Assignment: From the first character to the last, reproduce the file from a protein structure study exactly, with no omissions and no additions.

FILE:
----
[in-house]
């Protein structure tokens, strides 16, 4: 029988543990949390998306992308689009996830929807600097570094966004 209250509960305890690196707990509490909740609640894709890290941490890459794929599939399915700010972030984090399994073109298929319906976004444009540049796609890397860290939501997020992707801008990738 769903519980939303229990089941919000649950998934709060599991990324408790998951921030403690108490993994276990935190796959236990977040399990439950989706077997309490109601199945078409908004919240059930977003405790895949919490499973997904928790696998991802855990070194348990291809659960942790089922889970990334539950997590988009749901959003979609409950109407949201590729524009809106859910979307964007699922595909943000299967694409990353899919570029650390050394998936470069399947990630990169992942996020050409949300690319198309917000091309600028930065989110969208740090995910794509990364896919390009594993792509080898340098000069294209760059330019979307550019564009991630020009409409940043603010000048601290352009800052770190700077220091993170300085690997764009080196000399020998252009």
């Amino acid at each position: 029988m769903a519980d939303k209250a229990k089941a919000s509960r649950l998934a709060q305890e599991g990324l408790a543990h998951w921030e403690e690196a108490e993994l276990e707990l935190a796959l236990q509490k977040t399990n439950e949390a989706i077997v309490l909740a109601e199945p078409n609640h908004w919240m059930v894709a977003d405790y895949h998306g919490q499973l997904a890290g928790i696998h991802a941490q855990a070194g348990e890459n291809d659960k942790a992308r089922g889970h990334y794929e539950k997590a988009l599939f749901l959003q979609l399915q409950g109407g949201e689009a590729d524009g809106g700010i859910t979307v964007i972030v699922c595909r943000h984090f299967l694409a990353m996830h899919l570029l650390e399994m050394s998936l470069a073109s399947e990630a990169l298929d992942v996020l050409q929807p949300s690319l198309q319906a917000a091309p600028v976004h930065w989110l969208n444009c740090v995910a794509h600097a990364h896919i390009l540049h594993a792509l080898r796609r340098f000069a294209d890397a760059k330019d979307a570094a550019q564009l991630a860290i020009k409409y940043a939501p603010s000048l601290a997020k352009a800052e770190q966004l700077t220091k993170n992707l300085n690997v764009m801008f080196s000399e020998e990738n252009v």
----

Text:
[in-house]
């Protein structure tokens, strides 16, 4: 029988543990949390998306992308689009996830929807600097570094966004 209250509960305890690196707990509490909740609640894709890290941490890459794929599939399915700010972030984090399994073109298929319906976004444009540049796609890397860290939501997020992707801008990738 769903519980939303229990089941919000649950998934709060599991990324408790998951921030403690108490993994276990935190796959236990977040399990439950989706077997309490109601199945078409908004919240059930977003405790895949919490499973997904928790696998991802855990070194348990291809659960942790089922889970990334539950997590988009749901959003979609409950109407949201590729524009809106859910979307964007699922595909943000299967694409990353899919570029650390050394998936470069399947990630990169992942996020050409949300690319198309917000091309600028930065989110969208740090995910794509990364896919390009594993792509080898340098000069294209760059330019979307550019564009991630020009409409940043603010000048601290352009800052770190700077220091993170300085690997764009080196000399020998252009």
């Amino acid at each position: 029988m769903a519980d939303k209250a229990k089941a919000s509960r649950l998934a709060q305890e599991g990324l408790a543990h998951w921030e403690e690196a108490e993994l276990e707990l935190a796959l236990q509490k977040t399990n439950e949390a989706i077997v309490l909740a109601e199945p078409n609640h908004w919240m059930v894709a977003d405790y895949h998306g919490q499973l997904a890290g928790i696998h991802a941490q855990a070194g348990e890459n291809d659960k942790a992308r089922g889970h990334y794929e539950k997590a988009l599939f749901l959003q979609l399915q409950g109407g949201e689009a590729d524009g809106g700010i859910t979307v964007i972030v699922c595909r943000h984090f299967l694409a990353m996830h899919l570029l650390e399994m050394s998936l470069a073109s399947e990630a990169l298929d992942v996020l050409q929807p949300s690319l198309q319906a917000a091309p600028v976004h930065w989110l969208n444009c740090v995910a794509h600097a990364h896919i390009l540049h594993a792509l080898r796609r340098f000069a294209d890397a760059k330019d979307a570094a550019q564009l991630a860290i020009k409409y940043a939501p603010s000048l601290a997020k352009a800052e770190q966004l700077t220091k993170n992707l300085n690997v764009m801008f080196s000399e020998e990738n252009v």